Roger Rogerson, rotten apple in a festering barrel

Infamous corrupt NSW detective Roger Rogerson has been found guilty of murdering Jamie Gao. The court was presented with overwhelming evidence against Rogerson and his co-convicted former police officer Glen McNamara.

Rogerson was known for considering himself judge, jury and executioner. In the mid-1970s, while on duty, he shot and killed Phillip Western and Lawrence Byrne, two petty criminals. In 2006, he was quoted by Nine News as saying, “That’s what [a gun is] for, maybe they should use it more often … The thrill to me was catching them, chasing them, investigating them and catching them.”

In 1981, Rogerson was investigated for the murder of Warren Lanfranchi, a Sydney drug dealer who had close connections to Neddy Smith, a well-known standover man. Smith, also an associate of Rogerson, was later investigated for the murder of Sallie-Anne Huckstepp, who was an outspoken witness linking Lanfranchi’s death to Rogerson.

The charges go on, including conspiracy to bribe and murder fellow officer Michael Drury, and the disappearance of Rogerson’s co-conspirator Christopher Dale Flannery, a Melbourne contract killer.

During this repugnant career, he was presented with 13 awards for bravery, and the highest award of honour in the NSW police force, the Peter Mitchell Trophy. Throughout his time in the force, the NSW police minister, commissioner and chief of department all supported Rogerson, and in many cases covered up his criminal activity. For many years, he was a protected specimen.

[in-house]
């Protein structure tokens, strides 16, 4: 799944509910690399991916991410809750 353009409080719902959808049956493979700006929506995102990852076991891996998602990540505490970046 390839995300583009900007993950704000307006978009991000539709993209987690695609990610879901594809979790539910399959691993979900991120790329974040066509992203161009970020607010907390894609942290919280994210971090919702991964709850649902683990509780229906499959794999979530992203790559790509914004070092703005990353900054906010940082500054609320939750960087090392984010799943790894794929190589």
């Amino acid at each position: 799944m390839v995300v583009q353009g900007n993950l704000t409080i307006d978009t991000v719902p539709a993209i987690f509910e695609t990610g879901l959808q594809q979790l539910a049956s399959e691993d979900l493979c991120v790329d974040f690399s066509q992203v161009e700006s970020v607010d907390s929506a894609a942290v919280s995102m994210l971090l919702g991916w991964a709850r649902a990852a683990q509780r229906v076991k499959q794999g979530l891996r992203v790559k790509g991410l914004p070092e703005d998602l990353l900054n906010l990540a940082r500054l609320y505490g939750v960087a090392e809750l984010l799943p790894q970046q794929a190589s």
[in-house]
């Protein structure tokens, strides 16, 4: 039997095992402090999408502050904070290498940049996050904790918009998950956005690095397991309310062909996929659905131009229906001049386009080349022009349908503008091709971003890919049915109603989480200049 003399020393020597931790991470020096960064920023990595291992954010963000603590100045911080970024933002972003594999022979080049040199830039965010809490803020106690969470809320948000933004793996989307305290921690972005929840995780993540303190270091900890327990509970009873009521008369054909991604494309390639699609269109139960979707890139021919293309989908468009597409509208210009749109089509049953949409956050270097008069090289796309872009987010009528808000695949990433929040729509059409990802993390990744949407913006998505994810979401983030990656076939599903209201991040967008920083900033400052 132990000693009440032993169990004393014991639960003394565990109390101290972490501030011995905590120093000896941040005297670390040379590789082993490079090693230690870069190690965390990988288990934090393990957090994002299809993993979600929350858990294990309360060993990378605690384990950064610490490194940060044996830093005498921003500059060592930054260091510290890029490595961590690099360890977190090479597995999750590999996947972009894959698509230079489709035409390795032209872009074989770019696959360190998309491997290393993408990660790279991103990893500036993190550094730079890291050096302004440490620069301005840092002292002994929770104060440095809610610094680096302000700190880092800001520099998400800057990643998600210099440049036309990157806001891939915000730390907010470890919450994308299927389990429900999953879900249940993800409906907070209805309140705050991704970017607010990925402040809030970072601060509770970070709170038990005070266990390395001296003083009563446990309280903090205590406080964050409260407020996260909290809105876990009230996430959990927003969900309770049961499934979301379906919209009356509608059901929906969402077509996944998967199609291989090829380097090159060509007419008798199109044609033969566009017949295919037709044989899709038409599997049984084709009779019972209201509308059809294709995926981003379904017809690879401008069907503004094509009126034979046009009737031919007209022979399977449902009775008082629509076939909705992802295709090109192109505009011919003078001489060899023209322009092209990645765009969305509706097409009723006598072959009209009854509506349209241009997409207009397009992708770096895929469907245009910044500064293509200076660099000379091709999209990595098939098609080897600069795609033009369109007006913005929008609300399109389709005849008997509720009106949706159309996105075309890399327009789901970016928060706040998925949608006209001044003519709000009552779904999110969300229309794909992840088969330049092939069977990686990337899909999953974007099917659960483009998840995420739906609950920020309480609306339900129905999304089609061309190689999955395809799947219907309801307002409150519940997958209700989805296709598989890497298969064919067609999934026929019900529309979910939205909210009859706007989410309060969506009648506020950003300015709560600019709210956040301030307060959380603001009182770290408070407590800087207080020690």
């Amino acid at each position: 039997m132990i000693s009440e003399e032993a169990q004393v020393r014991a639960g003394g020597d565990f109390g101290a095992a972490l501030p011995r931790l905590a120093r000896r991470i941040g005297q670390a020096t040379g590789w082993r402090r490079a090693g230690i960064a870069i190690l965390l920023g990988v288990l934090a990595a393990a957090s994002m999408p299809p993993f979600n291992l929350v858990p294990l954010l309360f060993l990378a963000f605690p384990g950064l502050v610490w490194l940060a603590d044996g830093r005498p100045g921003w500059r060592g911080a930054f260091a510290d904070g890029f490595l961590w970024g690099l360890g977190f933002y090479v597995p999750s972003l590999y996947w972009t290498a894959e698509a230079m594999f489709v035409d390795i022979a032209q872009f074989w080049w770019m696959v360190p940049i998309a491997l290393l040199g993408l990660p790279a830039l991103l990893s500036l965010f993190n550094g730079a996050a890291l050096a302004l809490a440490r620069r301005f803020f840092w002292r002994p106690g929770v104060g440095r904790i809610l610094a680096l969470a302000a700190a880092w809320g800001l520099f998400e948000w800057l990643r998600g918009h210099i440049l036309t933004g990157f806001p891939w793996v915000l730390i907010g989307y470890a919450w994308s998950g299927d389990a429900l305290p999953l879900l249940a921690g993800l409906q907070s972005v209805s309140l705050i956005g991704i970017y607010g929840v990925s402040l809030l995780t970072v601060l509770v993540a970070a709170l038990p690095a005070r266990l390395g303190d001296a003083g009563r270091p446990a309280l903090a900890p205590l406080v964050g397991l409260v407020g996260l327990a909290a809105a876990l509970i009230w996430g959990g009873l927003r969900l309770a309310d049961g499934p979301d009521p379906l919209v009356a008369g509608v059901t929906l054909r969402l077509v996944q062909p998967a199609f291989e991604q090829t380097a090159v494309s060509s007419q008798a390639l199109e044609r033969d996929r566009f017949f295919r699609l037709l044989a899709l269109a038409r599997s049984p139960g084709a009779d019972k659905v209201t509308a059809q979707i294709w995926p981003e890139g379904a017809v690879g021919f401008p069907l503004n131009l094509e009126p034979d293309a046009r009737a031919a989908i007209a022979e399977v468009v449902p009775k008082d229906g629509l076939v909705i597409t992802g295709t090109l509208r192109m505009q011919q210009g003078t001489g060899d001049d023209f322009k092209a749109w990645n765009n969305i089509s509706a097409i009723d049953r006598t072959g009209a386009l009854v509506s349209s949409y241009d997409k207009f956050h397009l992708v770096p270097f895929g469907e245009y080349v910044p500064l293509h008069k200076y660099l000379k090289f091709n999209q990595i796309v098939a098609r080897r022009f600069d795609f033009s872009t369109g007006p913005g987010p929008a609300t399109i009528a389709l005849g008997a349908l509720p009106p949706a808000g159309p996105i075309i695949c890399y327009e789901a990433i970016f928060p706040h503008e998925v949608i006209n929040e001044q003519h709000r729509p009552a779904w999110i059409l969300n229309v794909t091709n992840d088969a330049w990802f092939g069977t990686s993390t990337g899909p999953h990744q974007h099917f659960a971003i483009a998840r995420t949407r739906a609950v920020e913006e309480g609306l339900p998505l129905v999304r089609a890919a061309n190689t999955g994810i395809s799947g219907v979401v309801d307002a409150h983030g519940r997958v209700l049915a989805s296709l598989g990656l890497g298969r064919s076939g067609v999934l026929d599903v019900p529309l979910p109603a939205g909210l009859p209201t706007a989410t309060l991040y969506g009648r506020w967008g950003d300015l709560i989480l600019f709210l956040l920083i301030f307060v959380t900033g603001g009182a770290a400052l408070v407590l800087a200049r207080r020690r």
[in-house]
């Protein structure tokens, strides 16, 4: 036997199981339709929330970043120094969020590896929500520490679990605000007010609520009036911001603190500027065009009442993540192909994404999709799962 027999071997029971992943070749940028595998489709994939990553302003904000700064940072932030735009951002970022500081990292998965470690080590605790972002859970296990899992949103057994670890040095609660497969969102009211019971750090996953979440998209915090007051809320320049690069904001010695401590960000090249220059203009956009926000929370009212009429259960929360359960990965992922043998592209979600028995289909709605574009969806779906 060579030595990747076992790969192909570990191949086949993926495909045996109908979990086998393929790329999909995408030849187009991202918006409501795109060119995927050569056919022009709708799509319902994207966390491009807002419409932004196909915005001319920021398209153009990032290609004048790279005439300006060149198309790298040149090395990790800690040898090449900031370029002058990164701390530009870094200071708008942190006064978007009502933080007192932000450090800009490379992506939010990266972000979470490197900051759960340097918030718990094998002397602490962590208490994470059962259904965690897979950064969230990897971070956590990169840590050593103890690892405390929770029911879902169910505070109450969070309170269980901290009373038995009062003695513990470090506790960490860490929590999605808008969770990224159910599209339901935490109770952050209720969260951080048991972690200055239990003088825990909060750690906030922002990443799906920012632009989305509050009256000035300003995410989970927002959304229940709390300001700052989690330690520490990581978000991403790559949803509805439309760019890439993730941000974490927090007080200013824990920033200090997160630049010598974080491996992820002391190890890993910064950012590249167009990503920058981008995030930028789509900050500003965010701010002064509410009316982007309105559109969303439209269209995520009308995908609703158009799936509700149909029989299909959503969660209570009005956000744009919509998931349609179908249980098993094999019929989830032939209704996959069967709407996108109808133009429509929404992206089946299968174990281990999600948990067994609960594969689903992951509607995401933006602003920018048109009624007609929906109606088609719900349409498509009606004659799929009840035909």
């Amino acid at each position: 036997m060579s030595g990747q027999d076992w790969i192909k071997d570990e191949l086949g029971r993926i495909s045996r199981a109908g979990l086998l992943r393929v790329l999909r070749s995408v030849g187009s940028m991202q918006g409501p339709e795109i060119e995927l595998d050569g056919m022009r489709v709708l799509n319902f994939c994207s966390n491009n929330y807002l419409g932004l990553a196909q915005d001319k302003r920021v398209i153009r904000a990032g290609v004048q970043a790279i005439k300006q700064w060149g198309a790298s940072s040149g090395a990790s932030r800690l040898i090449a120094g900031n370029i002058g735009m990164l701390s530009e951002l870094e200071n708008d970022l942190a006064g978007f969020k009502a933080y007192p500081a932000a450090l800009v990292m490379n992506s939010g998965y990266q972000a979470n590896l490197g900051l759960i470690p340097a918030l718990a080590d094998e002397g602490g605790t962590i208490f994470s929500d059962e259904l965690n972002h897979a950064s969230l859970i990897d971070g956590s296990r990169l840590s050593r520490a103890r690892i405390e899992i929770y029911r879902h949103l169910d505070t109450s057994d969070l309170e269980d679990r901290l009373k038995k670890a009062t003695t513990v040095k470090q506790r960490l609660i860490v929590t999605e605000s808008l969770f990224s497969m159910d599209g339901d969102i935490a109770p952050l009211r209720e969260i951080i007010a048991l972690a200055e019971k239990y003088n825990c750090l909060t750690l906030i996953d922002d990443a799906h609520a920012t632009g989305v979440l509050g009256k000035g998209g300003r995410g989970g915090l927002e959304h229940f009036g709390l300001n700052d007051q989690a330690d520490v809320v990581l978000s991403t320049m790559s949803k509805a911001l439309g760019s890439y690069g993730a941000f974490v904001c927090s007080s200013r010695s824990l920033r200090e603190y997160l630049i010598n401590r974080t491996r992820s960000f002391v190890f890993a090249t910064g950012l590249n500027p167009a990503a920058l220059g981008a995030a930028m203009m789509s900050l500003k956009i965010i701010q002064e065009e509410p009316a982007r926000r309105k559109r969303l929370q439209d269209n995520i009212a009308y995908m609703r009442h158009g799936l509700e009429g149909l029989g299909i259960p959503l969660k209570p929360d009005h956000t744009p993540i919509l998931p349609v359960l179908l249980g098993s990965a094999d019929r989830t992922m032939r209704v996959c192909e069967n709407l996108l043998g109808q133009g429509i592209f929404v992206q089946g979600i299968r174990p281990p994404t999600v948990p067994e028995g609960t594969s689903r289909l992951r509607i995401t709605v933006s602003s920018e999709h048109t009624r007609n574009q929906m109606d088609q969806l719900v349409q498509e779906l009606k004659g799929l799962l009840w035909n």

Rogerson and his department colleagues were subject to a police integrity commission inquiry for their involvement in criminal activity. Rogerson was later charged and found guilty of perverting the course of justice by lying to the commission.

He may be the most rotten of apples, but the barrel from which he came is a festering pile. The police exist to protect the rule of the bosses and politicians. Rogerson was a right wing turd who was more than willing to do their dirty work. He would attack protesters and was at one stage caught up in the framing of activist Tim Anderson, who later claimed that, while he was in custody, Rogerson and another officer beat him numerous times.

Rogerson’s record and the long cover-up of his and other officers’ crimes show that the establishment not only accommodates such behaviour but actively promotes it. They knew what he was doing, and instead of disciplining him, they awarded him medals.

With two Aboriginal people shot by the police in the last three weeks, and the hundreds of cases of police brutality and murder we see circulated on social media, the role of the police becomes ever clearer.